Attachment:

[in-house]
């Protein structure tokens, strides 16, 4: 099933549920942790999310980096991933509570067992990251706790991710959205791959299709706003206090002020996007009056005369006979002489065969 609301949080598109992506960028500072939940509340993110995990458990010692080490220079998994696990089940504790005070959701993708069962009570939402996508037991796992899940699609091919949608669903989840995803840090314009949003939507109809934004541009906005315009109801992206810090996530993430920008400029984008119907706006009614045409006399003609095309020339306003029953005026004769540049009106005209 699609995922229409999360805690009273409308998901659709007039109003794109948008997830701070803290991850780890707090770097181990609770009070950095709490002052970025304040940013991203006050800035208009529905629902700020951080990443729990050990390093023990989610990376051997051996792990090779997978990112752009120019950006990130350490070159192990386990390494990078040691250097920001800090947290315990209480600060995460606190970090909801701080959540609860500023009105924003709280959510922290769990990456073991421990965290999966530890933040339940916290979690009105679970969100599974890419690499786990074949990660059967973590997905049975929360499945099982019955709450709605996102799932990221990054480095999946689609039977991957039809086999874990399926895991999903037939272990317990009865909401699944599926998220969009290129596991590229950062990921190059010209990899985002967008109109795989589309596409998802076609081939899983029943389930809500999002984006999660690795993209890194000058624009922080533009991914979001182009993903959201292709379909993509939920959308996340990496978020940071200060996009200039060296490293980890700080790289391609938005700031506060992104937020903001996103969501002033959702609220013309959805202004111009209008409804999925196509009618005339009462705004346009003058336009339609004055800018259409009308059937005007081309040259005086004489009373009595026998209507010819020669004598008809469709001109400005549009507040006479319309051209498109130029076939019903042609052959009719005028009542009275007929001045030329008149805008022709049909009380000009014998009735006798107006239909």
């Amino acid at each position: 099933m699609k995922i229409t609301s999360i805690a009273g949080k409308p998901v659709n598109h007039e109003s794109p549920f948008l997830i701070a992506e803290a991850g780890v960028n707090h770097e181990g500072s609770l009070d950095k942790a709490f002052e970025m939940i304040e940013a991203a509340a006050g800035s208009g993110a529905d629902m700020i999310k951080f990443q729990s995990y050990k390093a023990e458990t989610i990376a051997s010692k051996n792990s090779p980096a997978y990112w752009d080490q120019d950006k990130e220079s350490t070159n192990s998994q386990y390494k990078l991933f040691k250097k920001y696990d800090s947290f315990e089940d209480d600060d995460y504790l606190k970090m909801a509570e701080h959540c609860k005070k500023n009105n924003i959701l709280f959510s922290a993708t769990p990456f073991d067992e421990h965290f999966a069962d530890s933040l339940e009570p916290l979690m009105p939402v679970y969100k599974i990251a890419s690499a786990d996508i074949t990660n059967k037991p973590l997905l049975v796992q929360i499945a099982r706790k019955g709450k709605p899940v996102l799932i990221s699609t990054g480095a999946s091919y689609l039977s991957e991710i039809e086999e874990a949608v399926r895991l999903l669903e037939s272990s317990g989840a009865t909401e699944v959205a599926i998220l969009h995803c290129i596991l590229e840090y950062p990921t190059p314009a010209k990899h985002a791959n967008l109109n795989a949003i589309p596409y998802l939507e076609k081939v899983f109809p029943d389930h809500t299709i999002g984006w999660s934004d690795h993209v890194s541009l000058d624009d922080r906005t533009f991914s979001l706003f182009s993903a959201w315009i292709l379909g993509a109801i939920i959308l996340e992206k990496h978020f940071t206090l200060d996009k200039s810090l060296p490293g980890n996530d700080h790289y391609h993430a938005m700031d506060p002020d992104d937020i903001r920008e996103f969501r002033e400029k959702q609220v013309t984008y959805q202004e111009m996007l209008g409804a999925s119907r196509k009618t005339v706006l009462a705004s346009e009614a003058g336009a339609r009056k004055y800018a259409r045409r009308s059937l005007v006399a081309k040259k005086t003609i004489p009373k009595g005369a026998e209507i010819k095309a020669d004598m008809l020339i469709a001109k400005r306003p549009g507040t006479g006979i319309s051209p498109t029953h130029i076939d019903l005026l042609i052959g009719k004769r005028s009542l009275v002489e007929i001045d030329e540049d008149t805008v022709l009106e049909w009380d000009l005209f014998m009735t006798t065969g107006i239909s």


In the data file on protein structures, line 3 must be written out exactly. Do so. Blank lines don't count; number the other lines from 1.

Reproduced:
């Amino acid at each position: 099933m699609k995922i229409t609301s999360i805690a009273g949080k409308p998901v659709n598109h007039e109003s794109p549920f948008l997830i701070a992506e803290a991850g780890v960028n707090h770097e181990g500072s609770l009070d950095k942790a709490f002052e970025m939940i304040e940013a991203a509340a006050g800035s208009g993110a529905d629902m700020i999310k951080f990443q729990s995990y050990k390093a023990e458990t989610i990376a051997s010692k051996n792990s090779p980096a997978y990112w752009d080490q120019d950006k990130e220079s350490t070159n192990s998994q386990y390494k990078l991933f040691k250097k920001y696990d800090s947290f315990e089940d209480d600060d995460y504790l606190k970090m909801a509570e701080h959540c609860k005070k500023n009105n924003i959701l709280f959510s922290a993708t769990p990456f073991d067992e421990h965290f999966a069962d530890s933040l339940e009570p916290l979690m009105p939402v679970y969100k599974i990251a890419s690499a786990d996508i074949t990660n059967k037991p973590l997905l049975v796992q929360i499945a099982r706790k019955g709450k709605p899940v996102l799932i990221s699609t990054g480095a999946s091919y689609l039977s991957e991710i039809e086999e874990a949608v399926r895991l999903l669903e037939s272990s317990g989840a009865t909401e699944v959205a599926i998220l969009h995803c290129i596991l590229e840090y950062p990921t190059p314009a010209k990899h985002a791959n967008l109109n795989a949003i589309p596409y998802l939507e076609k081939v899983f109809p029943d389930h809500t299709i999002g984006w999660s934004d690795h993209v890194s541009l000058d624009d922080r906005t533009f991914s979001l706003f182009s993903a959201w315009i292709l379909g993509a109801i939920i959308l996340e992206k990496h978020f940071t206090l200060d996009k200039s810090l060296p490293g980890n996530d700080h790289y391609h993430a938005m700031d506060p002020d992104d937020i903001r920008e996103f969501r002033e400029k959702q609220v013309t984008y959805q202004e111009m996007l209008g409804a999925s119907r196509k009618t005339v706006l009462a705004s346009e009614a003058g336009a339609r009056k004055y800018a259409r045409r009308s059937l005007v006399a081309k040259k005086t003609i004489p009373k009595g005369a026998e209507i010819k095309a020669d004598m008809l020339i469709a001109k400005r306003p549009g507040t006479g006979i319309s051209p498109t029953h130029i076939d019903l005026l042609i052959g009719k004769r005028s009542l009275v002489e007929i001045d030329e540049d008149t805008v022709l009106e049909w009380d000009l005209f014998m009735t006798t065969g107006i239909s």